From NetGalley I was lucky enough to be approved for Carnegie’s Maid by Marie Benedict which will be published in January 2018.

Blurb

In the industrial 1860s at the dawn of the Carnegie empire, Irish immigrant Clara Kelly finds herself in desperate circumstances.  Looking for a way out, she seeks employment as a lady’s maid in the home of the prominent businessman Andrew Carnegie.  Soon, the bond between Clara and her employer deepens into love. But when Clara goes missing, Carnegie’s search for her unearths secrets and revelations that lay the foundation for his lasting legacy.

With capturing insight and sunning heart, Carnegie’s Maid tells the story of one lost woman who may have spurred Andrew Carnegie’s transformation from ruthless industrialist into the world’s first true philanthropist.  NetGalley

I also was delighted with my copy of Three Days and a Life by Pierre Lemaitre after being blown away by Blood Wedding which I read last year. Three Days and a Life was published on 13 July 2017.

Blurb

In 1999, in the small provincial town of Beauval, France, twelve-year-old Antoine Courtin accidentally kills a young neighbour boy in the woods near his home. Panicked, he conceals the body and to his relief–and ongoing shame–he is never suspected of any connection to the child’s disappearance.
But the boy’s death continues to haunt him, shaping his life in unseen ways. More than a decade later, Antoine is living in Paris, now a young doctor with a fiancée and a promising future. On a rare trip home to the town he hates and fears, Antoine thoughtlessly sleeps with a beautiful young woman from his past. She shows up pregnant at his doorstep in Paris a few months later, insisting that they marry, but Antoine refuses.

Meanwhile, the newly discovered body of Antoine’s childhood victim means that the case has been reopened, and all of his old fears rush back. Then the young woman’s father threatens Antoine with a paternity test–which would almost certainly match the DNA found on the dead child’s body. Will Antoine finally be forced to confront his crime? And what is he prepared to do to keep his secrets buried in the past? NetGalley

I received a copy of Alias Grace by Margaret Atwood earlier this month for my birthday – the present giver cleverly knowing that I haven’t ever got around to reading this book since publication in 2009. As this is going to be a Netflix series soon I can now avoid the shame of confessing I haven’t read it every time someone asks!

Blurb

Sometimes I whisper it over to myself: Murderess. Murderess. It rustles, like a taffeta skirt along the floor.’ Grace Marks. Female fiend? Femme fatale? Or weak and unwilling victim? Around the true story of one of the most enigmatic and notorious women of the 1840s, Margaret Atwood has created an extraordinarily potent tale of sexuality, cruelty and mystery. Amazon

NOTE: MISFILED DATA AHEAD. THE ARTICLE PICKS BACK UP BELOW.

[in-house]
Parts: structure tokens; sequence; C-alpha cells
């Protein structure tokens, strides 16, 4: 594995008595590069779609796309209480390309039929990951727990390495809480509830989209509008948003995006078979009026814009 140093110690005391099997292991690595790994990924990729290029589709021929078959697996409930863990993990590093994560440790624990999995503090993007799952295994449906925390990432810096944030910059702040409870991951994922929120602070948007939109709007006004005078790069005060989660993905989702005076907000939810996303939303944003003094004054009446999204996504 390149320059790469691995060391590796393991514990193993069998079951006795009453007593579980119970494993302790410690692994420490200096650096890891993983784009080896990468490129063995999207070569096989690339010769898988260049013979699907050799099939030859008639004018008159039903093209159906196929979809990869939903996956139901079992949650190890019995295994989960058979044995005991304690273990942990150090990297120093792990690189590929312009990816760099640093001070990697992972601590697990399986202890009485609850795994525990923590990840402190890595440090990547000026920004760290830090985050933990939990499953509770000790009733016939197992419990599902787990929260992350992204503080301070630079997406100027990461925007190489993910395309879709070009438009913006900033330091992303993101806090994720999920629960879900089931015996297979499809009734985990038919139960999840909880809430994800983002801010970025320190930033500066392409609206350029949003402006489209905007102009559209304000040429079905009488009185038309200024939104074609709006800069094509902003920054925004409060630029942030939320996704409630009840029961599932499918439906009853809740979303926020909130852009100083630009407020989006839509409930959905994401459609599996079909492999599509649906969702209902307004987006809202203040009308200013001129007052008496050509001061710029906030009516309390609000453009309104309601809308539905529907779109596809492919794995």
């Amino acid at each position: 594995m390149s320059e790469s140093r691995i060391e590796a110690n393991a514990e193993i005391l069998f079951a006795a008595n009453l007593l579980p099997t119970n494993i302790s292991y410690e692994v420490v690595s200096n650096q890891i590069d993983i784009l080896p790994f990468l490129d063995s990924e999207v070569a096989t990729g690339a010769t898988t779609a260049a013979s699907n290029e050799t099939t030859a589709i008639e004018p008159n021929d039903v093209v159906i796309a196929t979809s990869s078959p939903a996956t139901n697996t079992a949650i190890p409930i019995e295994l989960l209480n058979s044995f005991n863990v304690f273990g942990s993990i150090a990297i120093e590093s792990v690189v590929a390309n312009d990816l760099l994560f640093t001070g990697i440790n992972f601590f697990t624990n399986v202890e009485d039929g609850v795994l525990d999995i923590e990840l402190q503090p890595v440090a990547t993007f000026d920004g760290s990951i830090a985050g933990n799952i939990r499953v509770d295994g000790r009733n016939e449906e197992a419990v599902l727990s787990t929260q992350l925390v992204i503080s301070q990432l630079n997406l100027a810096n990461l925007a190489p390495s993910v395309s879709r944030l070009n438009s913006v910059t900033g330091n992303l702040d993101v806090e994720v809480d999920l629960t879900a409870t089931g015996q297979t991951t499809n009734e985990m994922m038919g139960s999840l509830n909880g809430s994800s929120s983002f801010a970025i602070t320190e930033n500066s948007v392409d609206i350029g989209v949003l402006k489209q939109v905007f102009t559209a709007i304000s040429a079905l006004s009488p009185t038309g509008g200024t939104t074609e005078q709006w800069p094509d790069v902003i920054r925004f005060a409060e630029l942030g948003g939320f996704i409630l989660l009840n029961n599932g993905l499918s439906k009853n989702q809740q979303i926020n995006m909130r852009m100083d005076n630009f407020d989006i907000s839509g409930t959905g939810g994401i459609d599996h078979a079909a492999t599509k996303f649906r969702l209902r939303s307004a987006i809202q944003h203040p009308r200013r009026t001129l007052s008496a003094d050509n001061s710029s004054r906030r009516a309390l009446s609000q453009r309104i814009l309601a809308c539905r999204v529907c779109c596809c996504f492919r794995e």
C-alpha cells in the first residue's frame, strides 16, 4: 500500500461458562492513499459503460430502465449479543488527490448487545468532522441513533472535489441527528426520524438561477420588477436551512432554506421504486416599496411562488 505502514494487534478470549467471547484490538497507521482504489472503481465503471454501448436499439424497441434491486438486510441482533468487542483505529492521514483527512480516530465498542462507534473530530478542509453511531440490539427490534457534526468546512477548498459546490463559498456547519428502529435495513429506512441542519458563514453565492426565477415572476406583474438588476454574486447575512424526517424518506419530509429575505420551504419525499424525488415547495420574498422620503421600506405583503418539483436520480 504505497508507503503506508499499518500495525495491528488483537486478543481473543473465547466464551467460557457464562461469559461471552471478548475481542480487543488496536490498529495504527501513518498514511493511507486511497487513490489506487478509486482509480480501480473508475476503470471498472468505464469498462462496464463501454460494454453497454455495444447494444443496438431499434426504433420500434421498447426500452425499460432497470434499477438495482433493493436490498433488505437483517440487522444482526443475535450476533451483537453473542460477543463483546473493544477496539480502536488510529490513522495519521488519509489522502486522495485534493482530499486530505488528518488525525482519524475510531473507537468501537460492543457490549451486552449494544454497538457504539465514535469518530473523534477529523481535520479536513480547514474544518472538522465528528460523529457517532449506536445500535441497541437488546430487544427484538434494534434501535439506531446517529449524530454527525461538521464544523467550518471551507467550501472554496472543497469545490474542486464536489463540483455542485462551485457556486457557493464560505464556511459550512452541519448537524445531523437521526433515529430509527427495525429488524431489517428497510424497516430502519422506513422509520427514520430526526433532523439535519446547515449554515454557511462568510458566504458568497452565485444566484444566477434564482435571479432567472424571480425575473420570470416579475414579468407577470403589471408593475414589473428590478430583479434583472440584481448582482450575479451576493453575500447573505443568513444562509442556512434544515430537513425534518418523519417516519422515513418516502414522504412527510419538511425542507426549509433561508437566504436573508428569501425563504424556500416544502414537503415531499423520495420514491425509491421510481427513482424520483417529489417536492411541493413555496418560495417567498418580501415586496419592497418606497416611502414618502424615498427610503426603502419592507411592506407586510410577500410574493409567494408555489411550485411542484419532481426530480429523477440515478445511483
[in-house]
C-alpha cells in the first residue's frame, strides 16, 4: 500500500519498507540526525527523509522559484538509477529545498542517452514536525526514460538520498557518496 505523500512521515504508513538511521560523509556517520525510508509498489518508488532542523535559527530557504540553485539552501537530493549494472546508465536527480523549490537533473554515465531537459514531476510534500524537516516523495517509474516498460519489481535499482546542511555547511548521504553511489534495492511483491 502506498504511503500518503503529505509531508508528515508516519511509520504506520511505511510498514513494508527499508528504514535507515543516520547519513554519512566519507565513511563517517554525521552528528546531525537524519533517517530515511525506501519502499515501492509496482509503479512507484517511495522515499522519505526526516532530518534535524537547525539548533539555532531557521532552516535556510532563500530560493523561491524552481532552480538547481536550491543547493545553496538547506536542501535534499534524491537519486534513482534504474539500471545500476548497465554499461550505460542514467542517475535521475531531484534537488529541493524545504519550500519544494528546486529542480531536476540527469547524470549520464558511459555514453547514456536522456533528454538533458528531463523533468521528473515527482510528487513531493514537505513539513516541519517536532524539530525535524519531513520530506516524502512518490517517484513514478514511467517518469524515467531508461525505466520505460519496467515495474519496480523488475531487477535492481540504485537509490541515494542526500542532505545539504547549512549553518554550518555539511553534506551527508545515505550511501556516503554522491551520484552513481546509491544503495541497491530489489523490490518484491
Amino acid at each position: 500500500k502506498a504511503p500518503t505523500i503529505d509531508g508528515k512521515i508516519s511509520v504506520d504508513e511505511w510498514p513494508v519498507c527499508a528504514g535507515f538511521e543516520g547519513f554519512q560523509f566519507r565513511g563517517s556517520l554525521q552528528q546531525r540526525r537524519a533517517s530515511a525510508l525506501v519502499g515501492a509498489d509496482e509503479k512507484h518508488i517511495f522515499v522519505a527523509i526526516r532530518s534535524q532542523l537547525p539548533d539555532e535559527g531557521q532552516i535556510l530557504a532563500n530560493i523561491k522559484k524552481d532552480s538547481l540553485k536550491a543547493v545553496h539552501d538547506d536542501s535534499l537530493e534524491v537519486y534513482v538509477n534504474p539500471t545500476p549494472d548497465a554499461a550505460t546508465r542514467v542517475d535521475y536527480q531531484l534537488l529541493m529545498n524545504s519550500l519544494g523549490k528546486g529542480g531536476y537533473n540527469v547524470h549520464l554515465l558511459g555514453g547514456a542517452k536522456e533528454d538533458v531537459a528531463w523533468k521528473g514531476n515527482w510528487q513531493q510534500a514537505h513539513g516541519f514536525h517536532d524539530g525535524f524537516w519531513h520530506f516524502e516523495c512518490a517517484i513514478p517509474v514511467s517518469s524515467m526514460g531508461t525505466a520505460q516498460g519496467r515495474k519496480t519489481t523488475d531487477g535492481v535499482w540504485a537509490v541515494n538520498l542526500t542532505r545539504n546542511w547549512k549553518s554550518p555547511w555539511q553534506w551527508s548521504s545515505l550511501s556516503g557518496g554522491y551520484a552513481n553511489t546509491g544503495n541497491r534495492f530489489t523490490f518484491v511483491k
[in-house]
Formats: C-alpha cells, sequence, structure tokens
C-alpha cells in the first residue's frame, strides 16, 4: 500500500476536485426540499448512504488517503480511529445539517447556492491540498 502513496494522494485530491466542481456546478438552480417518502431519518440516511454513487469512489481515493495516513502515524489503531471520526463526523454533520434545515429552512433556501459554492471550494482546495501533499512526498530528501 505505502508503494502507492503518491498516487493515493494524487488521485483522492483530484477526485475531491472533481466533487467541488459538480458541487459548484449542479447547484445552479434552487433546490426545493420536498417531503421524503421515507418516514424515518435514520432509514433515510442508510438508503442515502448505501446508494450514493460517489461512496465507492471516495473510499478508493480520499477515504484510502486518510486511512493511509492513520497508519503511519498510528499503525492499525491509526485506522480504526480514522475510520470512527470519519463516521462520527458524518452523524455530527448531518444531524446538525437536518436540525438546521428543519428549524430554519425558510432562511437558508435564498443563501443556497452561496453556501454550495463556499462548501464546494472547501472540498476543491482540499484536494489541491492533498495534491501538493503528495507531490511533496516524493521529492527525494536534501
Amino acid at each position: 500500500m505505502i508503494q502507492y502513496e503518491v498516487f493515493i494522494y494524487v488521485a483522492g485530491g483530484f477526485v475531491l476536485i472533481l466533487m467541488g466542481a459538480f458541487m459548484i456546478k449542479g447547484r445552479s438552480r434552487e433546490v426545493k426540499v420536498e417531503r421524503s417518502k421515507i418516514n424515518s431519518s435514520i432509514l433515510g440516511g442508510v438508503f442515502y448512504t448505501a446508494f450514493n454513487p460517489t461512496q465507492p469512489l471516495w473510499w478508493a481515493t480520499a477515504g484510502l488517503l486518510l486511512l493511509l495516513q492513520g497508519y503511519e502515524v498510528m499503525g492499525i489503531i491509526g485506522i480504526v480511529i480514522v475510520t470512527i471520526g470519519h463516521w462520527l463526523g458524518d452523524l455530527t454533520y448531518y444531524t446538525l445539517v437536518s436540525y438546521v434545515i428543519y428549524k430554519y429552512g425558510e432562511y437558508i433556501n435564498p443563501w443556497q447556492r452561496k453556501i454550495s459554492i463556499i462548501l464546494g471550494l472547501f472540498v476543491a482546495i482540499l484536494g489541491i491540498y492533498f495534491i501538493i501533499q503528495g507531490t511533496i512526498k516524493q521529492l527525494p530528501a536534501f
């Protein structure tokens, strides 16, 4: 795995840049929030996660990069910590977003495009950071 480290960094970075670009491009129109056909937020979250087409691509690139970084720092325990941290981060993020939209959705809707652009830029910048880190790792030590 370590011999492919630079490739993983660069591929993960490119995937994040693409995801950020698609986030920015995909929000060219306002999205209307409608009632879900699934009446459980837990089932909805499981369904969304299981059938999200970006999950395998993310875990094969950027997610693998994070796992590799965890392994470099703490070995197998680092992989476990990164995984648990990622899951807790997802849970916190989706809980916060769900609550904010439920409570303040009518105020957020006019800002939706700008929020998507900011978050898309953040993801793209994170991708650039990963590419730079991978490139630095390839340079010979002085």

I was thrilled to receive a copy of the winner of Richard and Judy’s Search for a Bestseller launched by Bonnier Zaffre – Sweet Little Lies by Caz Frear was published on 29 June 2017.

Blurb

WHAT I THOUGHT I KNEW

In 1998, Maryanne Doyle disappeared and Dad knew something about it?
Maryanne Doyle was never seen again.

WHAT I ACTUALLY KNOW

In 1998, Dad lied about knowing Maryanne Doyle.
Alice Lapaine has been found strangled near Dad’s pub.
Dad was in the local area for both Maryanne Doyle’s disappearance and Alice Lapaine’s murder – FACT
Connection?

Trust cuts both ways . . . what do you do when it’s gone? Amazon

And most recently I received a copy of Good Friday by Lynda La Plante which is the third book in the Tennison series, the first having recently shown on TV under the name Prime Suspect which I thoroughly enjoyed. Good Friday will be published on 24 August 2017.

Blurb

During 1974 and 1975 the IRA subjected London to a terrifying bombing campaign. In one day alone, they planted seven bombs at locations across central London. Some were defused – some were not.

Jane Tennison is now a fully-fledged detective. On the way to court one morning, Jane passes through Covent Garden Underground station and is caught up in a bomb blast that leaves several people dead, and many horribly injured. Jane is a key witness, but is adamant that she can’t identify the bomber. When a photograph appears in the newspapers, showing Jane assisting the injured at the scene, it puts her and her family at risk from IRA retaliation.

‘Good Friday’ is the eagerly awaited date of the annual formal CID dinner, due to take place at St Ermin’s Hotel. Hundreds of detectives and their wives will be there. It’s the perfect target. As Jane arrives for the evening, she realises that she recognises the parking attendant as the bomber from Covent Garden. Can she convince her senior officers in time, or will another bomb destroy London’s entire detective force? Amazon

tbr-watch

Since my last post I’ve read loads of books and it would appear gained even more!! The spreadsheet is out of control but my best guess at the current figures is:

Physical Books – 103
Kindle Books – 59
NetGalley Books – 15
The current total is therefore 177